Sports in need: things to ponder

I know I do not know the whole story, but I was struck by a few comments over the past few days, all of which go to the little that is done for sporting people by their parent institutions. I’m just going to repeat what was said, assuming that it’s true. I’ve no reason to disbelieve because the persons making the comments have ‘skin in the game’ in the form of children or relatives participating. How can sports be developed if so much of what needs to be funded can only come from the pockets of the participants? The latest comment related to swimming and what a parent felt was the lamentable support from the Amateur Swimming Association of Jamaica. Is it really the case that to represent the country swimmers “have to go begging” for money from sponsors?

What I discovered over the past few days that taxes on gambling fund a large amount of sports (and other forms of development, e.g. through the CHASE (Culture, Health, Arts, Sports and Education) Fund). Money is clearly lacking in a broad sense, and the need for sponsors is constant.

I know that ‘begging’ is not limited to any particular sports. I heard about the struggles to get a prestigious golf tournament underway until “the sponsors came through”.

I imagine that in a climate of stringent conditions in public finance, government support is likely to be slim. Also, the overall economic weakness should mean that private donors are likely to be very particular about where they place their dollars.

We may be lulled into thinking that the flash and glamour of our top track stars means that sports are lucrative businesses. It’s not so. We’re not a rich country and our athletes cannot be raking it in, in general.

Just two weeks ago, the government signed an agreement to pump J$250 million into developing high school and community based sporting facilities. The programme will be funded by the Sports Development Foundation (SDF) which will provide $100 million, and the European Union Sugar Transformation Programme, that will provide another $150 million.

Infrastructure is wanting in many areas. I was lucky enough to get to one of the new facilities outside Kingston, Catherine Hall Sports ComplexScreen Shot 2013-11-18 at 8.07.44 PM, in Montego Bay. A nice stadium, that looked to hold about 10,000 people, designed to host football and athletics events. The country needs several more facilities like this.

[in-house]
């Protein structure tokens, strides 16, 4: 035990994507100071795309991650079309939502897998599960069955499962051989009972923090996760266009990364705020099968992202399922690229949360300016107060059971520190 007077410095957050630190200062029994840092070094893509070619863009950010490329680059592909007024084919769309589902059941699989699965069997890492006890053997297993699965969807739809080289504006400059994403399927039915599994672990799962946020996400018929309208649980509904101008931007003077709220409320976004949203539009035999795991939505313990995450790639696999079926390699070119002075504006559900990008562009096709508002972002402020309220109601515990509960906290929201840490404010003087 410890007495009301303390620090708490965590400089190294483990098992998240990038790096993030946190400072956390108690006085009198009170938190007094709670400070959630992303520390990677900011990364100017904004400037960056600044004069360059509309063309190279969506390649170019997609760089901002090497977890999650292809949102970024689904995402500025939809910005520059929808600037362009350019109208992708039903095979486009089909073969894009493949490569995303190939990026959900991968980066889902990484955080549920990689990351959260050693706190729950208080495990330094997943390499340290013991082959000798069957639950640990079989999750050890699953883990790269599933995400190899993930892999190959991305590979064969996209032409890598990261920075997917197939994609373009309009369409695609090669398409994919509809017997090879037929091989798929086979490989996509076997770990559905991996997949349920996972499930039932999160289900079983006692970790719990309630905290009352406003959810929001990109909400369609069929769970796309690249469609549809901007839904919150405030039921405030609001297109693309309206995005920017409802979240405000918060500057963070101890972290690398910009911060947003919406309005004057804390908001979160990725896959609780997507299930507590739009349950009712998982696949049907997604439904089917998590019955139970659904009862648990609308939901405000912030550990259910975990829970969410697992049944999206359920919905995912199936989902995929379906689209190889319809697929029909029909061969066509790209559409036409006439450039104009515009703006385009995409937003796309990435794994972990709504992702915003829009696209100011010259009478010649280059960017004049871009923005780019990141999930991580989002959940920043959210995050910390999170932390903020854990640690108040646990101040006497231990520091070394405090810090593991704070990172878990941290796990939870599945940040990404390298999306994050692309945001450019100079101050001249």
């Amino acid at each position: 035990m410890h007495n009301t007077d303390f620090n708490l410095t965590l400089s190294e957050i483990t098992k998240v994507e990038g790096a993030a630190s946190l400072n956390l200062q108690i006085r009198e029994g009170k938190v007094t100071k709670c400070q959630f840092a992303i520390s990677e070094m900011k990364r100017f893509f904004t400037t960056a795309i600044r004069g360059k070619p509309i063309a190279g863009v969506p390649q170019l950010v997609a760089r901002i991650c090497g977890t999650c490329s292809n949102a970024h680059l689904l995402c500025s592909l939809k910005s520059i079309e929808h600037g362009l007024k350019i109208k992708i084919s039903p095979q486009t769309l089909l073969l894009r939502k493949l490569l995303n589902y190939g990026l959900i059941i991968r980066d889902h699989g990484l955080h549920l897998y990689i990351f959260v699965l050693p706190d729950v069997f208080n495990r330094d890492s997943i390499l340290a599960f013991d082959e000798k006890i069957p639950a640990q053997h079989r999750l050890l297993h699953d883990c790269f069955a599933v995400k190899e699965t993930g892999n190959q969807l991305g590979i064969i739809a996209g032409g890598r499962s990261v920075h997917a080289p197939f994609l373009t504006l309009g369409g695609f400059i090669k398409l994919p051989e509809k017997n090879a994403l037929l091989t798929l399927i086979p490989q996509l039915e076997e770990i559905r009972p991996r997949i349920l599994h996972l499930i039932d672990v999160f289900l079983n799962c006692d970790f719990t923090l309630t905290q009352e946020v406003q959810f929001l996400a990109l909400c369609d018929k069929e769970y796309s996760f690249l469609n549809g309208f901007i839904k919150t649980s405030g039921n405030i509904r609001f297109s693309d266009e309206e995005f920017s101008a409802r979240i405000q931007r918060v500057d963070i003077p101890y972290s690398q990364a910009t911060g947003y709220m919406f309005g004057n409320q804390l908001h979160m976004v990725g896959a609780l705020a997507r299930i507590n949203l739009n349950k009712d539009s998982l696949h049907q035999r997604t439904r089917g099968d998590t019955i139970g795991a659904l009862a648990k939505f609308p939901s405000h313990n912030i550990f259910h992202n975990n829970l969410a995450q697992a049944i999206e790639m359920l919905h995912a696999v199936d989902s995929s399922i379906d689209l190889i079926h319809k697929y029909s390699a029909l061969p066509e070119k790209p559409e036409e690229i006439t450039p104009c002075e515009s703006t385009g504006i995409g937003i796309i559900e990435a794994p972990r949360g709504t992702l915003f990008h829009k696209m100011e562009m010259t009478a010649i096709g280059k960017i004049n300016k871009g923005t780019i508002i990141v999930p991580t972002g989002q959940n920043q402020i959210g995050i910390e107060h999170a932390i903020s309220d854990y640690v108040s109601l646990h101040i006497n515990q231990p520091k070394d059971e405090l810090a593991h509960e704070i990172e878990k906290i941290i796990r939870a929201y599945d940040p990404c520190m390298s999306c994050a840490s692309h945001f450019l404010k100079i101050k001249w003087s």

Swimming is one of those sports that lies lower than it should given our size and potential. The ASAJ seems a bit sleepy–judged by what it appears to project about the sport, which seems to be very low profile–though credit should be given for the SwimJamaica programme aimed at providing all Jamaicans with opportunities to swim.

Many sides of the story need to be considered. I’ve just been playing in a golf tournament and was struck by the impact and presence of sponsoring enterprises–the private sector dollars made the event happen. The Jamaican Golf Association (JGA) was present but largely invisible to the public.justbetsprings That may well reflect their importance in getting the event up and running, but they are there to build and support the sport and its players. Why is the JGA so much in the shadows?

I need to read about the various sporting structures and talk more to those involved. Plenty to do in Jamaica, as usual.

Author: Dennis G Jones (aka 'The Grasshopper')

Retired International Monetary Fund economist. My blog is for organizing my ideas and thoughts about a range of topics. I was born in Jamaica, but spent 30 years being educated, living, and working in the UK. I lived in the USA for two decades, and worked and travelled abroad, extensively, throughout my careers and for pleasure. My views have a wide international perspective. Father of 3 girls. Also, married to an economist. :)